• Posted: Wednesday, March 7, 2012 12:01 a.m.
    UPDATED: Sunday, September 2, 2012 12:21 a.m.
Doug Paris
Doug Paris

By Emily Ford
eford@salisburypost.com
SALISBURY — In a rapid rise from city intern to city manager, Douglas T. Paris Jr. will become the youngest chief executive in the state for a city Salisbury’s size when he is sworn in March 20.
The N.C. League of Municipalities said Paris, 28, will be the youngest manager currently serving a North Carolina city of 33,000 residents or more.
But Paris’ youthfulness and relative lack of experience — he’s never been a city manager and has served as Salisbury’s interim for seven months — did not prevent Ellis Hankins, executive director for the league, from praising the unanimous choice of Salisbury City Council.
“Clearly, he’s mature beyond his years,” Hankin said.
Paris has a “strong set of values,” Hankin said. “You learn that quickly in talking to him.”
Well-coached by mentor David Treme, the former city manager, Paris has proven he is a good manager and “a thinker,” Hankin said.
Treme served for more than 26 years and retired Aug. 1. Paris beat out 70 applicants for the job.
“He has some big shoes to fill,” Rowan County Manager Gary Page said. “I wish him success and luck.”
The relationship between Page and Paris hit a rough patch last fall during a disagreement about consolidating the city and county’s 911 call centers. They apologized Monday during a luncheon for city and county elected officials, and Page said they have a new understanding.
“I think he understands where we’re coming from, and I understand he’s got a lot on his plate with the new budget and Fibrant,” Page said.
The two leaders see each other at least once a week now, he said.
“Hopefully, that will make this better from this point forward,” Page said.
Treme hired Paris in 2006 as a summer intern, then brought him on staff in 2007 as the city’s first assistant to the city manager. He was promoted in 2010 to assistant city manager.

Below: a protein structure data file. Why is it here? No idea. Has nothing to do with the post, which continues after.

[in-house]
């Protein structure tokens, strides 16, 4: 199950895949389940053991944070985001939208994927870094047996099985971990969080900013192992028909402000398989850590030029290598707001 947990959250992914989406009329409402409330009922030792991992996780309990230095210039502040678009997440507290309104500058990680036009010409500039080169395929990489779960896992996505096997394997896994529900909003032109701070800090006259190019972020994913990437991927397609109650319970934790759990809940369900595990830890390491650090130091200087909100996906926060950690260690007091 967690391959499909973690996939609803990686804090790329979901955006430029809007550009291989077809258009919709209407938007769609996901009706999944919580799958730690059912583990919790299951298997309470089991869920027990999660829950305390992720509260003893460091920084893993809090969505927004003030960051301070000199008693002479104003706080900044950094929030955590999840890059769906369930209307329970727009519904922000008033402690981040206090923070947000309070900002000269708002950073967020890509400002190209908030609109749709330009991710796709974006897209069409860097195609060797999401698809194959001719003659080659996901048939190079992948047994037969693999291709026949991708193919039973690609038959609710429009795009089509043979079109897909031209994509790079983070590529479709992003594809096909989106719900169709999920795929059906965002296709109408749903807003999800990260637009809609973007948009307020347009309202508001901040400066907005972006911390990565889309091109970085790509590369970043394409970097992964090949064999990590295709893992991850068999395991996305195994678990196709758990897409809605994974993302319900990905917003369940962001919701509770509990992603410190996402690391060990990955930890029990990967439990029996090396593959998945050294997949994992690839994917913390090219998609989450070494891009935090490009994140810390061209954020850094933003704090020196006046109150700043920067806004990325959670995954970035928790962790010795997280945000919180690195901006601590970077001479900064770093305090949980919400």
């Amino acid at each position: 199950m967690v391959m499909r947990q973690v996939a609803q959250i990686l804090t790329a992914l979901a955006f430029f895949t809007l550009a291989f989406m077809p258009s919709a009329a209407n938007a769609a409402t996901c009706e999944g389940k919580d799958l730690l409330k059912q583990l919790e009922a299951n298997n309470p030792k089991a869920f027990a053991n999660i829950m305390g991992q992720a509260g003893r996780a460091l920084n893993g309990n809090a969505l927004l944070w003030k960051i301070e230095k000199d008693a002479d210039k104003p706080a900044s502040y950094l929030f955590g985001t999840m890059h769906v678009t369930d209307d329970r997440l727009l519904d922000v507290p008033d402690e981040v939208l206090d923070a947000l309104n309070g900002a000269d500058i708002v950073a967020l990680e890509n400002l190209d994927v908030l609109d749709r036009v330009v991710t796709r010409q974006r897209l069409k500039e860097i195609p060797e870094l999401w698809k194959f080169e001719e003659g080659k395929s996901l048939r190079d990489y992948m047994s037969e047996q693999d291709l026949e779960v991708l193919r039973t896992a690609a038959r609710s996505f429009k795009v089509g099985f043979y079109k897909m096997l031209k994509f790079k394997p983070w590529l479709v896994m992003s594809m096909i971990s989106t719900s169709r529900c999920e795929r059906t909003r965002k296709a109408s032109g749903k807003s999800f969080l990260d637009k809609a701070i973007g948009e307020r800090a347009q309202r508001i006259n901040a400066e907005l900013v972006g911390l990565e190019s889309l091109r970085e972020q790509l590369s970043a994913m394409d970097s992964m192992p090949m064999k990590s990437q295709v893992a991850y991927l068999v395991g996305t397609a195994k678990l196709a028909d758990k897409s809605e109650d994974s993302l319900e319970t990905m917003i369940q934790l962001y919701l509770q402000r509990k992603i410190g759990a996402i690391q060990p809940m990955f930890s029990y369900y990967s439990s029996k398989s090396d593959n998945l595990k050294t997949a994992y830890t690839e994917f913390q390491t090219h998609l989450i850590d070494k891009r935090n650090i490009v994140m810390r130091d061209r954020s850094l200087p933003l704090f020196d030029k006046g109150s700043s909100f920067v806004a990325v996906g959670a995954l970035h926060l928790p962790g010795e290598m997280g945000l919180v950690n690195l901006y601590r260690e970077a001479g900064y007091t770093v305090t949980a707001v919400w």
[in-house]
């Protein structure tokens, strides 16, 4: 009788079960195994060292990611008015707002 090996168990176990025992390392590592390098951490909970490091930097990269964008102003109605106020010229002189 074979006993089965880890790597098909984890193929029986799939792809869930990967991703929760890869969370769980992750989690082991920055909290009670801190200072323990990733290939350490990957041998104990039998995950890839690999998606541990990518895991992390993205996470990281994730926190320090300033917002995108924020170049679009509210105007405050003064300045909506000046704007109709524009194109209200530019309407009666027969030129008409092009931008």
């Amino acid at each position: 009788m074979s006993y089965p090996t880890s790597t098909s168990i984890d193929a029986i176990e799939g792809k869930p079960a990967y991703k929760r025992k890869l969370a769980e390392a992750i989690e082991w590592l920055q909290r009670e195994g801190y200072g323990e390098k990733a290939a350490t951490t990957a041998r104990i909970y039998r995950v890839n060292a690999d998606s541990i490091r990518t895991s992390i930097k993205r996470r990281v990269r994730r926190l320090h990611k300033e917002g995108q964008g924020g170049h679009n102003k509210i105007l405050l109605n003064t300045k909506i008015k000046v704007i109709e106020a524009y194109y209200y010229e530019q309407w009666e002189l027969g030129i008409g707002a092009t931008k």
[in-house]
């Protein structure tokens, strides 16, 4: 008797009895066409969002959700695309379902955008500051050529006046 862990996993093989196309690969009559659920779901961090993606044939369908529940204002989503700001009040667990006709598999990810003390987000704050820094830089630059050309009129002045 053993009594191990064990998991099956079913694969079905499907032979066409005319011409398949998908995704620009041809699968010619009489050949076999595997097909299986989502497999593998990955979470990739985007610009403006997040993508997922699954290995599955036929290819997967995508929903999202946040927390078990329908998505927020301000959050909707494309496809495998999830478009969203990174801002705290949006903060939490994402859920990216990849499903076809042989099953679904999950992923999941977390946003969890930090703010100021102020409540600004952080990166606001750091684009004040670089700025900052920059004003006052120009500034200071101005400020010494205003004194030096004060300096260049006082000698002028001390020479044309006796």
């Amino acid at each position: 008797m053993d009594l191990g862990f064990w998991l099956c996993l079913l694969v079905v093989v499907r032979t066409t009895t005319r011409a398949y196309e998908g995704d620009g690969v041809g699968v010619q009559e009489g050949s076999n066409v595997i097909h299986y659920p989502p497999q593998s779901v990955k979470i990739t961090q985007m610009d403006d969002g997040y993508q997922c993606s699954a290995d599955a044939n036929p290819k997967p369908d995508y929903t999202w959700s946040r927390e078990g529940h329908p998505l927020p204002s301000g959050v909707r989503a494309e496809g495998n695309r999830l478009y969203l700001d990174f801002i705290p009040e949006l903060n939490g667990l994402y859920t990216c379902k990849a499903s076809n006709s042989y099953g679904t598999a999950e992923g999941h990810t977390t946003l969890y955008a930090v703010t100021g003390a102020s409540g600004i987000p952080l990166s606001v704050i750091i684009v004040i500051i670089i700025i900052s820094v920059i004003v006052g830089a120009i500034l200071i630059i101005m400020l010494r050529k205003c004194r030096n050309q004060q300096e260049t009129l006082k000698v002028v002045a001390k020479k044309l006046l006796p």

Paris never failed to complete an assignment, Treme said.
“I challenged him with larger and larger tasks, and I never saw that there was anything he was not able to do,” Treme said. “He always met the challenge.”
Paris has a “real feel” for the culture of the city, including Salisbury’s emphasis on customer service, goal setting and servant leadership, Treme said.
Perhaps most importantly for City Council, Paris has a thorough understanding of Fibrant, the city’s new fiber-to-the-home broadband utility, Treme said.
“I feel like he will probably make his biggest and best contributions in making that a successful enterprise for the city,” said Treme, one of Fibrant’s creators.
Behind on revenue and subscriber projections, Fibrant has shown improvement during Paris’ time as interim city manager. The utility needs to grow from 1,700 to 4,500 customers by 2014.
“It will be extremely challenging and difficult, but (Paris) has got what it takes to get it done,” Treme said.
During the interview process, Councilman William “Pete” Kennedy said he compared all other candidates to Paris.
“Many had experience, but to me Doug has the energy and is a visionary,” Kennedy said.
Some people have criticized the city for spending $15,700 to hire a search firm when their top candidate was already here. But council member Maggie Blackwell said the decision was too important not to do an exhaustive search.
“We were not trying to waste money,” Mayor Paul Woodson said. “But we had to see who else was out there.”
The lengthy and thorough search process allowed council members to see how Paris stacked up, Councilman Brian Miller said.
Treme called Paris an “outstanding strategist” and said once the council sets goals and objectives, Paris will find a way to accomplish them.
“He’s very engaging and questioning,” Treme said. “He doesn’t accept information on face value.”
During his work for the city, Paris has spent extensive time in Raleigh advocating for the city on legislative issues ranging from water rights to the ABC system to high-speed broadband.
He understands the legislative process and the impact state laws can have at the local level, Treme said.
Since retiring, Treme said he has seen Paris make difficult decisions and show City Council he can lead the city.
“I hired him. I thought he was the best of the best,” Treme said. “I knew that he would be a city manager one day and maybe even in Salisbury.”
Contact reporter Emily Ford at 704-797-4264.

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